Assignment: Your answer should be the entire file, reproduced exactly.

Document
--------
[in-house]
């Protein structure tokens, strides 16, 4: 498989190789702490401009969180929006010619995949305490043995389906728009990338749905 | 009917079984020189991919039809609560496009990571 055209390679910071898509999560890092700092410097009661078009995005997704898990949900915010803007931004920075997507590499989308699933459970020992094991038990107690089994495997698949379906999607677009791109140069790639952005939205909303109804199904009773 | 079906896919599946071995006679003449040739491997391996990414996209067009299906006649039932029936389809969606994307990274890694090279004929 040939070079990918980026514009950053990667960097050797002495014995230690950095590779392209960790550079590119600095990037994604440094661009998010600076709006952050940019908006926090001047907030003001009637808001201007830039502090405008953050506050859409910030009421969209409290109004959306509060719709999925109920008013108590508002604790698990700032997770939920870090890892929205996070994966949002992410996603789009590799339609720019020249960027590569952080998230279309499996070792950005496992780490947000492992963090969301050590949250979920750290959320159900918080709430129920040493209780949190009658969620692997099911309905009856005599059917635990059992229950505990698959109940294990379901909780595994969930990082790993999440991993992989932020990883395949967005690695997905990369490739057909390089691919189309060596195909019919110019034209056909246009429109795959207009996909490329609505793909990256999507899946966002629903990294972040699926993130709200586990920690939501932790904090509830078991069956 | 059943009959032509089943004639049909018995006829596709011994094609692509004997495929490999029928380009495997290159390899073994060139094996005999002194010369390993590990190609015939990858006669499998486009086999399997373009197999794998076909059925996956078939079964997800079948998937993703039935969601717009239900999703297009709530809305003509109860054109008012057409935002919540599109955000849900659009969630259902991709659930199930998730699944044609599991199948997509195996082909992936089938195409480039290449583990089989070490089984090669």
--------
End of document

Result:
[in-house]
């Protein structure tokens, strides 16, 4: 498989190789702490401009969180929006010619995949305490043995389906728009990338749905 | 009917079984020189991919039809609560496009990571 055209390679910071898509999560890092700092410097009661078009995005997704898990949900915010803007931004920075997507590499989308699933459970020992094991038990107690089994495997698949379906999607677009791109140069790639952005939205909303109804199904009773 | 079906896919599946071995006679003449040739491997391996990414996209067009299906006649039932029936389809969606994307990274890694090279004929 040939070079990918980026514009950053990667960097050797002495014995230690950095590779392209960790550079590119600095990037994604440094661009998010600076709006952050940019908006926090001047907030003001009637808001201007830039502090405008953050506050859409910030009421969209409290109004959306509060719709999925109920008013108590508002604790698990700032997770939920870090890892929205996070994966949002992410996603789009590799339609720019020249960027590569952080998230279309499996070792950005496992780490947000492992963090969301050590949250979920750290959320159900918080709430129920040493209780949190009658969620692997099911309905009856005599059917635990059992229950505990698959109940294990379901909780595994969930990082790993999440991993992989932020990883395949967005690695997905990369490739057909390089691919189309060596195909019919110019034209056909246009429109795959207009996909490329609505793909990256999507899946966002629903990294972040699926993130709200586990920690939501932790904090509830078991069956 | 059943009959032509089943004639049909018995006829596709011994094609692509004997495929490999029928380009495997290159390899073994060139094996005999002194010369390993590990190609015939990858006669499998486009086999399997373009197999794998076909059925996956078939079964997800079948998937993703039935969601717009239900999703297009709530809305003509109860054109008012057409935002919540599109955000849900659009969630259902991709659930199930998730699944044609599991199948997509195996082909992936089938195409480039290449583990089989070490089984090669």